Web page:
I want to talk about endings. I just wrote a book. Most of it I wrote in six weeks. Then it took me just about a month to write the ending. Now I’ll admit, I had no idea what the ending was, and that time coincided with some time off I intended to take, and a family emergency I did not plan on. I finished the book two days ago. I was in the very last chapter and I finished that chapter, and then started the next very last chapter, and then I was within a paragraph or two of finished, then several pages later I was within a paragraph or two of finishing, and then a few pages later I was within a sentence or two of finishing, and then pages later . . . .
Well, you get the idea. I call this ending creep. It happens every single time I write a book. Stories, too. It drives me nuts.
So why do the ends of the stories become creepy? The main reason for me is that I’m looking to make sure that I’m hitting all the notes to make the ending satisfying. That means conflict and plot resolution, emotional climax, and a pithy closing. The worst part is that I’m working off a feeling–of whether I feel that it’s all there or not.
Okay, so here I am working on the end of this book. I’ve wrapped up the major action. I’ve not yet pointed to what’s happening next, but that’s coming. Well, I hope it is, but I haven’t quite figured out what will be happening next. I’ve gathered my major characters together for the aftermath. This is where the emotional stuff boils over and has to be dealt with, while at the same time, there has to be a resolution that points forward into the future (next book). So this story has to be resolved, and yet there are loose ends that have to make a reader want to read on to the next book. (This will be a duology). I know, at this point, that even though this is romantic, it’s not all going to be sunshine and roses. At the same time, I don’t want the two romantic leads to be stereotypically angry at each other. I want the troubles that interferes with the romance to be organic and not feel like it’s just something to break them apart. The truth is, up until this point I didn’t know if they would be apart or not. I had this image that said not, but frankly that never turned up in the book. So I was free to keep them together. But it was too easy. Too pat. I didn’t believe that they wouldn’t have to struggle more. So struggle they will. I think that the situation that pulls them apart and puts them on opposing sides is organic to the story and makes sense. So in the same moment there’s both a declaration of love and a separation.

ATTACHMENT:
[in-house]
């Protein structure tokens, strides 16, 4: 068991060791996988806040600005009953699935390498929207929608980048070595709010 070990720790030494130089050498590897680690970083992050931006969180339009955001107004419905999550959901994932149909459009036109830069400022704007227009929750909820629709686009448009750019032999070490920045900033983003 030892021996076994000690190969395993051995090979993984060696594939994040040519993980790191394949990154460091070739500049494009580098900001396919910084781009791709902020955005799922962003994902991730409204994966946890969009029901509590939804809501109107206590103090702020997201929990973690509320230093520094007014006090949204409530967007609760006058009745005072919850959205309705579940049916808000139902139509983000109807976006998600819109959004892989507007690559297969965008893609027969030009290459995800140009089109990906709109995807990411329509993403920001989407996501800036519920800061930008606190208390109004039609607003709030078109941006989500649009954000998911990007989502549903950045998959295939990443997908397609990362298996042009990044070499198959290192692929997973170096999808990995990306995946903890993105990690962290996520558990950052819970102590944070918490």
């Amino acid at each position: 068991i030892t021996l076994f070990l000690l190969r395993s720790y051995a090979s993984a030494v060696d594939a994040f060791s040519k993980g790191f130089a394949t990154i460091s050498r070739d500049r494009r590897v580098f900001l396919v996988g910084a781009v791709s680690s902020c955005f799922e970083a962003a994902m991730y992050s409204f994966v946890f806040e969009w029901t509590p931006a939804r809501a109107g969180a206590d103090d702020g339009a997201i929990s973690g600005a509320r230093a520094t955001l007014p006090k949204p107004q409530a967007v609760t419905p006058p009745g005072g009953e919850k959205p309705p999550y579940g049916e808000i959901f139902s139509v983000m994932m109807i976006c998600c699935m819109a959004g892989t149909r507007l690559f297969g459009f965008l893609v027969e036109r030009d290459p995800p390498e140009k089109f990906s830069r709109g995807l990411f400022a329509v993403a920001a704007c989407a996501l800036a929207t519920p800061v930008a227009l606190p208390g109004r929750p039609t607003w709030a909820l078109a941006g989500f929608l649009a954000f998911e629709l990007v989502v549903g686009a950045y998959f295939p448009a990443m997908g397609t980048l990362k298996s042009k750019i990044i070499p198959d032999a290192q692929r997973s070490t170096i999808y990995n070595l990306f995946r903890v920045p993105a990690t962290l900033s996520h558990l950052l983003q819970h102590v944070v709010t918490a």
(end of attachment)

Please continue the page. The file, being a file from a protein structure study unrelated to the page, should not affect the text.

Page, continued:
So I’m writing the scene and I hammer out several important threads–the lovers and also how to handle some of the war stuff as I go forward. Since the two are deeply intertwined, that resolution felt a lot like the end of the book. Mostly. But it wasn’t. I didn’t have the emotional resolution that I wanted. Specifically, beyond the romance, I knew that I needed my heroine to make some active choices. She’s been growing into those choices throughout the book, but I needed her to make some decisions that were less reactive and more proactive. She needed to take a good hard look at what she wanted and decide to walk into the fire, fully aware.
I needed that ending because for me, while the romantic part was critical and while the action had a dramatic conclusion, the story is at its heart about this woman who has to confront herself and her past and her present and what she wants out her life. In the end, she comes to a choice of paths and and that choice is an interior conflict that’s been building the entire book. This is the central conflict of the book. So all the exterior stuff has largely resolved or pointed forward, but now this primary driving conflict needs its resolution.
It wasn’t enough to have her just make a decision and go from there. I also needed some panache. Something snarky/pithy that could leave the book on a powerful note. It’s like having the last word in an argument.
The end creeping, the time spent on that last chapter, both were a function of hitting all the right notes and of making all of those various endings strike together into a crescendo. I’m honestly pretty happy with it. There’s a lot of work going on and I’m hoping that it’s as satisfying to the reader as it is for me.
And now, to go clean it up and send it out.